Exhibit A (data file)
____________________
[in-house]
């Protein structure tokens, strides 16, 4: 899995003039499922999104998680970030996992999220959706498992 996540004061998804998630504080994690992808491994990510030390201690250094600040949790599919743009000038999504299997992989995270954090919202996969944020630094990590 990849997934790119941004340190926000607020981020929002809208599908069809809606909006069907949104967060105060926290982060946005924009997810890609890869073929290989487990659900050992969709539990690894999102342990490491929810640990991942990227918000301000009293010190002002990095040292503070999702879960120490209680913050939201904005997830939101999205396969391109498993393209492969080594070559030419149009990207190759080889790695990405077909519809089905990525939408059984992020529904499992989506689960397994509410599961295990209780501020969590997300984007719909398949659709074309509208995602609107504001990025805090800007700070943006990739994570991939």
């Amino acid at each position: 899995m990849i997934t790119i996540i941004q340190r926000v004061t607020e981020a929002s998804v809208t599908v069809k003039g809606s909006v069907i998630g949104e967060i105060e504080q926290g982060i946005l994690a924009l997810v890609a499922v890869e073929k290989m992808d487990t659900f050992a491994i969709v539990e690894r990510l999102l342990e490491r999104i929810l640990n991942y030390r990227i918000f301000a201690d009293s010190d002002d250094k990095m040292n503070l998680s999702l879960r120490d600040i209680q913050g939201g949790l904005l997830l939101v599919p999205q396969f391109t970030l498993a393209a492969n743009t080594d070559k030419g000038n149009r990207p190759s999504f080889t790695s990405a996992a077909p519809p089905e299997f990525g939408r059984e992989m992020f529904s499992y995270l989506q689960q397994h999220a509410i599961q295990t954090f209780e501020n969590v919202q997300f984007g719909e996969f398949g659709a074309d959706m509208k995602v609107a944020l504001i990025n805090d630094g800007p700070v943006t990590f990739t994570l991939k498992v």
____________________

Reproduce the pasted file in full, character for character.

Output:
[in-house]
């Protein structure tokens, strides 16, 4: 899995003039499922999104998680970030996992999220959706498992 996540004061998804998630504080994690992808491994990510030390201690250094600040949790599919743009000038999504299997992989995270954090919202996969944020630094990590 990849997934790119941004340190926000607020981020929002809208599908069809809606909006069907949104967060105060926290982060946005924009997810890609890869073929290989487990659900050992969709539990690894999102342990490491929810640990991942990227918000301000009293010190002002990095040292503070999702879960120490209680913050939201904005997830939101999205396969391109498993393209492969080594070559030419149009990207190759080889790695990405077909519809089905990525939408059984992020529904499992989506689960397994509410599961295990209780501020969590997300984007719909398949659709074309509208995602609107504001990025805090800007700070943006990739994570991939």
């Amino acid at each position: 899995m990849i997934t790119i996540i941004q340190r926000v004061t607020e981020a929002s998804v809208t599908v069809k003039g809606s909006v069907i998630g949104e967060i105060e504080q926290g982060i946005l994690a924009l997810v890609a499922v890869e073929k290989m992808d487990t659900f050992a491994i969709v539990e690894r990510l999102l342990e490491r999104i929810l640990n991942y030390r990227i918000f301000a201690d009293s010190d002002d250094k990095m040292n503070l998680s999702l879960r120490d600040i209680q913050g939201g949790l904005l997830l939101v599919p999205q396969f391109t970030l498993a393209a492969n743009t080594d070559k030419g000038n149009r990207p190759s999504f080889t790695s990405a996992a077909p519809p089905e299997f990525g939408r059984e992989m992020f529904s499992y995270l989506q689960q397994h999220a509410i599961q295990t954090f209780e501020n969590v919202q997300f984007g719909e996969f398949g659709a074309d959706m509208k995602v609107a944020l504001i990025n805090d630094g800007p700070v943006t990590f990739t994570l991939k498992v």